NEW DELHI: To give school children a chance to discover, identify and name their own asteroids, the Science Popularisation Association of Communicators and Educators (SPACE) in association with International Astronomical Search Collaboration has launched a new “All-India Asteroid Search Campaign”.
The innovative astronomy project is aimed at creating curiosity about asteroids among the student community. It also gives them a unique opportunity to go through exclusive sky data and search for their own asteroids. If they succeed in discovering a new one, they will get a chance to name the asteroid. The training workshop has just been completed and all the selected schools are gearing up for the great asteroid hunt.
Describing asteroids as small planet-like objects, SPACE president C. V. Devgun said they generally move around the Sun in orbits located between Mars and Jupiter, but are sometimes nudged by gravitational forces out of their own orbits and can come into contact with Earth: “These are called Near Earth Objects (NEO). Asteroids larger than about 50 metres could be expected to reach the Earth's surface at an interval of about 100 years, causing local disasters. These collisions are unlikely, but programmes such as NEO at NASA precisely track the objects. If predicted in advance, warnings can be generated and methods to avert them can be sought.”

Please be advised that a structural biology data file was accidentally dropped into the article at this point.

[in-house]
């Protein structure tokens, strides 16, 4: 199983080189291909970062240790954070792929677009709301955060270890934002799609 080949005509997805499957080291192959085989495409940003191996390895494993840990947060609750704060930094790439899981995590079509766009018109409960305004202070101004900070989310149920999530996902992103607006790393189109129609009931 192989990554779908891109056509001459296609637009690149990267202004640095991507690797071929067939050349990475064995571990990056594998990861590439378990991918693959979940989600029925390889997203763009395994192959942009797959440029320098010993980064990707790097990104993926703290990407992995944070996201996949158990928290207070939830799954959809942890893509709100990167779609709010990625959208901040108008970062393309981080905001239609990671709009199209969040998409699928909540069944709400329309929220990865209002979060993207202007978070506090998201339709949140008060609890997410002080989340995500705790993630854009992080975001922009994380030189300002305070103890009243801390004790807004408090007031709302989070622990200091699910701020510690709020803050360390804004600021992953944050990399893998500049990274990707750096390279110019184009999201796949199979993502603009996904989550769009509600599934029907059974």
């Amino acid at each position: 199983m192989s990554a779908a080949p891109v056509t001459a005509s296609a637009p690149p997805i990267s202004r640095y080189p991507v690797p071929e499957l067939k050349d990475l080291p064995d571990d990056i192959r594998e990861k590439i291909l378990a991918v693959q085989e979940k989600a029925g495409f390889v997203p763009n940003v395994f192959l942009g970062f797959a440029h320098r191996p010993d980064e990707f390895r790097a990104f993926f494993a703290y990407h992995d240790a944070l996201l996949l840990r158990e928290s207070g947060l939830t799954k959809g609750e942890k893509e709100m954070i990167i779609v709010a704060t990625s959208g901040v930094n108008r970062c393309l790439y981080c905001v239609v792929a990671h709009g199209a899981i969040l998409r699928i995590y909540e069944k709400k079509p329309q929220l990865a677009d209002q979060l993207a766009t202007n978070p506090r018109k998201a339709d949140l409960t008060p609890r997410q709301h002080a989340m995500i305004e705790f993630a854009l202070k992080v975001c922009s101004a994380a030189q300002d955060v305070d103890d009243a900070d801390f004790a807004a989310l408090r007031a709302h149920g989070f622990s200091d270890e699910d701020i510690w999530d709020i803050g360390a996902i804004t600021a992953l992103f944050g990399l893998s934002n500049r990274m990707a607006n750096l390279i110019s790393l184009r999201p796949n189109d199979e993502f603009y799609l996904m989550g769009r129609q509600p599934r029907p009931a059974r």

Mr. Devgun said for the first time Indian school students would be able to study the data and undergo training to identify asteroids. “Earlier this project was done only at graduation and post-graduation levels. Now a Class VII student who is computer-savvy can be a part of this project. Like one asteroid was named after the late Indian-born American astronaut Kalpana Chawla, students who succeed in discovering asteroids will be allowed to give them their names. In the whole exercise, we are just acting as a facilitator,” he added.
About 30 to 45 schools from Delhi, the National Capital Region, Pune, Bangalore and Hyderabad will be involved in this project. Currently, 11 countries on four continents are participating.
The programme will continue from May 17 to June 30. Phase II will then proceed from July 1 to August 13 and will witness the participation of over 30 selected schools from across the country.